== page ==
Wilton and Ugford residents are the latest to join the chorus of voices questioning local roadworks which, to them, appear to be costly and poorly planned.
Wiltshire Council Highways and Highways England are being blamed for unpopular schemes on the A303 at Amesbury, and at Bulford, Devizes Road and now on the A30 Shaftesbury Road at Ugford on the Wilton boundary.
A re-surfaced footpath costing £52,000 seems to have no purpose as it does not help Ugford residents to get to Burcombe or Burcombe residents to get to Wilton, and is hardly ever used. Ugford is a small hamlet of about 12 dwellings, and a farmyard and is part of the parish of Burcombe Without. Burcombe village has a butcher’s shop, offices, less than 50 houses, no school and a closed pub. It is about two miles from Wilton connected to the A30 by a short road with no footpath.
The footpath was resurfaced allegedly under Wiltshire Council’s CATG (Community Area Transport Groups). According to its website: “Schemes considered by the CATG should have first been raised through the community issues system and endorsed by the relevant town or parish council. In choosing their local transport schemes Area Boards will need to be mindful of the priorities of the Local Transport Plan and the likely availability of future funding for implementation.
“CATGs are sub-groups of the area boards that aim to find solutions for local transport issues such as road repairs, traffic problems, road layouts and parking. Each group has about 10 members including area board members, town and parish council members and community representatives.”
Chairman of Burcombe Parish council Nigel Lefroy said he was “delighted to see the scruffy path made good” and admitted that “not many use it, but some do, such as runners.”
He could not recall the details of the application to have the work done, and suggested the parish clerk could provide details.
Parish councillor and Ugford resident Jane Mayhew said: “The speed of traffic through Ugford is the road safety issue most important to residents. Our preferred way to mitigate the dangers would be a 30mph speed limit. We have tried and so far failed to convince Wiltshire Council that this is justified.
Questions are being asked about the £52,000 cost of resurfacing a seldom-used footpath which comes to a sudden end along a country road forcing pedestrians to walk into the carriageway and fast traffic.
Who asked for the work to be done and whether a feasibility or cost-effectiveness study was done? These are among many unanswered questions.
Burcombe parish councillor and Ugford resident Jane Mayhew said: “The speed of traffic through Ugford is the road safety issue most important to residents. Our preferred way to mitigate the dangers would be a 30mph speed limit. We have tried and so far failed to convince Wiltshire Council that this is justified.”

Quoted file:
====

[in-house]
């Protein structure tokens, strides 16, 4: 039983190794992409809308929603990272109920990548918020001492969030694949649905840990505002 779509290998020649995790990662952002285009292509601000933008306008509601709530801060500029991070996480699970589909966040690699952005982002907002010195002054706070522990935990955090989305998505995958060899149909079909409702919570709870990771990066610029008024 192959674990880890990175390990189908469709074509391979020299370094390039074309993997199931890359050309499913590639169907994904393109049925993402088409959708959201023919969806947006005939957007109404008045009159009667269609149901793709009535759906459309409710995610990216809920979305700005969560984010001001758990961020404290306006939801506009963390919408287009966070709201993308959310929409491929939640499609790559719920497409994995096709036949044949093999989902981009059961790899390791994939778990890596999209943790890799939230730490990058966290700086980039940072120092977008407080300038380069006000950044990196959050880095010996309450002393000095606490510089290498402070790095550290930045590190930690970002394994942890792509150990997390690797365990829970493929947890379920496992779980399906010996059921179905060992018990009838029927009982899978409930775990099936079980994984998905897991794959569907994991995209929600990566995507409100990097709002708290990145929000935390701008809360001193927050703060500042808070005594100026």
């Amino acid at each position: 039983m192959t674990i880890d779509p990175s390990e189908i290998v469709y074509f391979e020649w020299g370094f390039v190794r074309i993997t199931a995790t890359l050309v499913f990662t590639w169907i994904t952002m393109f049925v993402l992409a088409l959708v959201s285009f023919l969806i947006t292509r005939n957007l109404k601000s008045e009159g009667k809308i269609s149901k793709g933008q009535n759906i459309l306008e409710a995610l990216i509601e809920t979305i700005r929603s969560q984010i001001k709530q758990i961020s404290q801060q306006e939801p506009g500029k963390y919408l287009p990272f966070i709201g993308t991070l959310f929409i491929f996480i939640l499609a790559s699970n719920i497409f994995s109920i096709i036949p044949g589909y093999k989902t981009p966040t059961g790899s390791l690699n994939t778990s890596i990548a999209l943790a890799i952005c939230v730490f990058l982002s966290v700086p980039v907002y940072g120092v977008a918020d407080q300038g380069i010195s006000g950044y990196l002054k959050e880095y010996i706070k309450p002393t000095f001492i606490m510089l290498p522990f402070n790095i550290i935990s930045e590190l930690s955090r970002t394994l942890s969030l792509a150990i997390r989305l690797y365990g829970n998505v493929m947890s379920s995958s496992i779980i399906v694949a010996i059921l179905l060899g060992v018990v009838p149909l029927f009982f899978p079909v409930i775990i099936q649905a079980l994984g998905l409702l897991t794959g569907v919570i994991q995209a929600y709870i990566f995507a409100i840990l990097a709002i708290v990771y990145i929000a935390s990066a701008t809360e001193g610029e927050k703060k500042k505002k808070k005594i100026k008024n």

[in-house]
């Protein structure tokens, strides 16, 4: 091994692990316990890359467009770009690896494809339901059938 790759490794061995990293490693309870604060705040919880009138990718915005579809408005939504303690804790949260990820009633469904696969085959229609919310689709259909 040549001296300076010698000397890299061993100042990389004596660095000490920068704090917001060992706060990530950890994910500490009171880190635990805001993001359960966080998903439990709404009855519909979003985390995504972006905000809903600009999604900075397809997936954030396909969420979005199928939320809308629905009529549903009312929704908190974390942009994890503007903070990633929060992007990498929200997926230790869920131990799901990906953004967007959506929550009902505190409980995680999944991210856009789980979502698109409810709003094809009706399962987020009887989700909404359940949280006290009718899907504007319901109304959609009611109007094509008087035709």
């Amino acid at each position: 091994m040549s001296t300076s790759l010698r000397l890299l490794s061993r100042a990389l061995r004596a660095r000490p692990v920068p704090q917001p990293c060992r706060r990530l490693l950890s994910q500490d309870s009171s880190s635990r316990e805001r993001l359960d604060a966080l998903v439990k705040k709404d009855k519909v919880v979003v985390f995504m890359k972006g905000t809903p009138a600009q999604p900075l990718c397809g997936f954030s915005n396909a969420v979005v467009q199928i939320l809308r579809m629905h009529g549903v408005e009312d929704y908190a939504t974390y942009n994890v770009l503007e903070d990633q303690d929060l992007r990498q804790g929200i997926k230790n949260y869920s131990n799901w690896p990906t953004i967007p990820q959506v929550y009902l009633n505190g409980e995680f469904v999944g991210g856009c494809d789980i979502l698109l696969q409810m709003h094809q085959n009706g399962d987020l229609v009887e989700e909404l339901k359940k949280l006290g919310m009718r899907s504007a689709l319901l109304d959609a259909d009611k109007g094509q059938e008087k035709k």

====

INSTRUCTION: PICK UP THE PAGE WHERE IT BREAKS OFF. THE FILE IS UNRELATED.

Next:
“The recent renewal of the pavement along the A30 west of Ugford is a welcome local improvement but unrelated to this important issue. The decision to renew it was taken by Wiltshire Council, without impetus or funding from the parish council.”
The comment seems to be in contrast to the local Wiltshire councillor’s remarks.
Burcombe PC discussed the request at its meeting on December 9. Wiltshire Council owns the path in question and has maintained one of its assets. Burcombe PC did not contribute to this highway work,” said council clerk Mrs Clare Churchill.
Cllr Bridget Wayman, Cabinet Member for Highways, also local Wiltshire councillor for the area, said: “We’ve had some appreciative comments from the local community about the improved footpath at Ugford which is now safer to walk. The work on the footpath was carried out following a request by Burcombe Parish Council.
“Local communities can request money for schemes through their local area board to be considered by the Community Area Transport Group (CATG). I’d encourage people to put in their requests and they will be considered alongside others with the pot of funding available.”
The cost of the works was £52,000, provided from the general Wiltshire Council maintenance budget.
Wilton town councillor Phil Matthews said the stretch of path was hardly ever used and the work was a waste of money which could have been used to better effect mending potholes and road damage.
Wilton resident Derek McLean said the priority should have been to provide a footpath for Ugford residents to walk to Wilton instead of ‘having to take their lives in their hands walking on the dangerous stretch of highways.’ They had been campaigning for this for many years, he added.
Several Burcombe residents, who have lived in the area for decades, criticised the spending as ‘a complete waste because the path is not used’.